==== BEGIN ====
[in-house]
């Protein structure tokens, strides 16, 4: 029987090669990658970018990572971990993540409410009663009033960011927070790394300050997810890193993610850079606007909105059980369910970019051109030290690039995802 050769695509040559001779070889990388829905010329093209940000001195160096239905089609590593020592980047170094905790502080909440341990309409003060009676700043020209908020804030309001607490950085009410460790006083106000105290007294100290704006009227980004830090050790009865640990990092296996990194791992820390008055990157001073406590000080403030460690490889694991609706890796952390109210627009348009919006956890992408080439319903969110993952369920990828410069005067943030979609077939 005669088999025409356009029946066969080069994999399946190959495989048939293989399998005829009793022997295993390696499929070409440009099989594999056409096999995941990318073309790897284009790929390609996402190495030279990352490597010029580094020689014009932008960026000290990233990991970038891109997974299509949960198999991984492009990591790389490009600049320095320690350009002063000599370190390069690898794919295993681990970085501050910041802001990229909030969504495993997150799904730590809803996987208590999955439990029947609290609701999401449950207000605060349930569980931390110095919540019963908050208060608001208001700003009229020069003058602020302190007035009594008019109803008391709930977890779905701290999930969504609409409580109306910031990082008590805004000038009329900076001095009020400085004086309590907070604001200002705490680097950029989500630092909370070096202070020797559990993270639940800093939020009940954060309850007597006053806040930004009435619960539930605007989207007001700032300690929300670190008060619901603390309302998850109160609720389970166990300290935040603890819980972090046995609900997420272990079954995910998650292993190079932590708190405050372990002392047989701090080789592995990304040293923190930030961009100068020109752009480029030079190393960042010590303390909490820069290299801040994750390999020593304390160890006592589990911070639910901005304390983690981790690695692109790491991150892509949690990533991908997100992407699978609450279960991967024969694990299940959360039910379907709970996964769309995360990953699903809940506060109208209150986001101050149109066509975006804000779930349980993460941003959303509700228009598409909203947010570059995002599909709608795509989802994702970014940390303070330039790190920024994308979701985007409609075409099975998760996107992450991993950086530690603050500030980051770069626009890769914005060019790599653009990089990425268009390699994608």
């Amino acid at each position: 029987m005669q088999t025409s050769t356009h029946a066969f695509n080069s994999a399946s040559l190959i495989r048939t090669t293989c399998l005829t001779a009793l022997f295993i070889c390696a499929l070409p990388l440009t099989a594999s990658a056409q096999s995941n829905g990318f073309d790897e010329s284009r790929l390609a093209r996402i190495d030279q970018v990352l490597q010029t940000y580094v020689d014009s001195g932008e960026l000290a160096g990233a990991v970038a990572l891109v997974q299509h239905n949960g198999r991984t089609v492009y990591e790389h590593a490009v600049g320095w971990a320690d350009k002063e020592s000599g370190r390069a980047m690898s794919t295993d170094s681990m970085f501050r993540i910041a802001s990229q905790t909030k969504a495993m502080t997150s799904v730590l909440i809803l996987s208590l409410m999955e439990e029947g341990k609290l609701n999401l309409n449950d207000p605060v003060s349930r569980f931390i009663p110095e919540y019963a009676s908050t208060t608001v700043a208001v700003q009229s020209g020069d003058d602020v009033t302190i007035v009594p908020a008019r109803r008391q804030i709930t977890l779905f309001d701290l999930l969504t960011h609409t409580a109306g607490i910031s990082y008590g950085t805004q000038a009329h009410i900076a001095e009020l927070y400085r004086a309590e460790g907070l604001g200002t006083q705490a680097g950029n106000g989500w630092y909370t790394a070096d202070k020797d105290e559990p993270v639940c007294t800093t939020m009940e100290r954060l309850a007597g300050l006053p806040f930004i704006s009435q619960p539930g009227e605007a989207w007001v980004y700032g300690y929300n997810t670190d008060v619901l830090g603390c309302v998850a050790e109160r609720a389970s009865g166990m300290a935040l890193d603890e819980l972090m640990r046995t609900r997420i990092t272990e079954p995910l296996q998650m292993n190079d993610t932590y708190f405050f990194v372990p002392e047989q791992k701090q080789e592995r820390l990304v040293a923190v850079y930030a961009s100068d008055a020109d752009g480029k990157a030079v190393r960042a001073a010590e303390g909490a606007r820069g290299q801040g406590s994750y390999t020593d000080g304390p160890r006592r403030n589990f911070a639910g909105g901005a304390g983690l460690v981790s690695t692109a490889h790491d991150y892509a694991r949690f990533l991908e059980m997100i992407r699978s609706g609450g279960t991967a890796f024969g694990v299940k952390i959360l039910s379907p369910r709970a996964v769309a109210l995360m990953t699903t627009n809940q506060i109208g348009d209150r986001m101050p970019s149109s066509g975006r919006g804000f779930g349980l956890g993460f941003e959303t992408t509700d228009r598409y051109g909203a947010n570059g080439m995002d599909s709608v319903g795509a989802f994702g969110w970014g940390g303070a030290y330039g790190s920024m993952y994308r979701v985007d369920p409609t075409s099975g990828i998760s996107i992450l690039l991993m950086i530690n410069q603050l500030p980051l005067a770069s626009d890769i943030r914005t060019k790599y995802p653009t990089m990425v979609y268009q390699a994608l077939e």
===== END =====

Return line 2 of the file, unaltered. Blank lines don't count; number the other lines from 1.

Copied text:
């Protein structure tokens, strides 16, 4: 029987090669990658970018990572971990993540409410009663009033960011927070790394300050997810890193993610850079606007909105059980369910970019051109030290690039995802 050769695509040559001779070889990388829905010329093209940000001195160096239905089609590593020592980047170094905790502080909440341990309409003060009676700043020209908020804030309001607490950085009410460790006083106000105290007294100290704006009227980004830090050790009865640990990092296996990194791992820390008055990157001073406590000080403030460690490889694991609706890796952390109210627009348009919006956890992408080439319903969110993952369920990828410069005067943030979609077939 005669088999025409356009029946066969080069994999399946190959495989048939293989399998005829009793022997295993390696499929070409440009099989594999056409096999995941990318073309790897284009790929390609996402190495030279990352490597010029580094020689014009932008960026000290990233990991970038891109997974299509949960198999991984492009990591790389490009600049320095320690350009002063000599370190390069690898794919295993681990970085501050910041802001990229909030969504495993997150799904730590809803996987208590999955439990029947609290609701999401449950207000605060349930569980931390110095919540019963908050208060608001208001700003009229020069003058602020302190007035009594008019109803008391709930977890779905701290999930969504609409409580109306910031990082008590805004000038009329900076001095009020400085004086309590907070604001200002705490680097950029989500630092909370070096202070020797559990993270639940800093939020009940954060309850007597006053806040930004009435619960539930605007989207007001700032300690929300670190008060619901603390309302998850109160609720389970166990300290935040603890819980972090046995609900997420272990079954995910998650292993190079932590708190405050372990002392047989701090080789592995990304040293923190930030961009100068020109752009480029030079190393960042010590303390909490820069290299801040994750390999020593304390160890006592589990911070639910901005304390983690981790690695692109790491991150892509949690990533991908997100992407699978609450279960991967024969694990299940959360039910379907709970996964769309995360990953699903809940506060109208209150986001101050149109066509975006804000779930349980993460941003959303509700228009598409909203947010570059995002599909709608795509989802994702970014940390303070330039790190920024994308979701985007409609075409099975998760996107992450991993950086530690603050500030980051770069626009890769914005060019790599653009990089990425268009390699994608």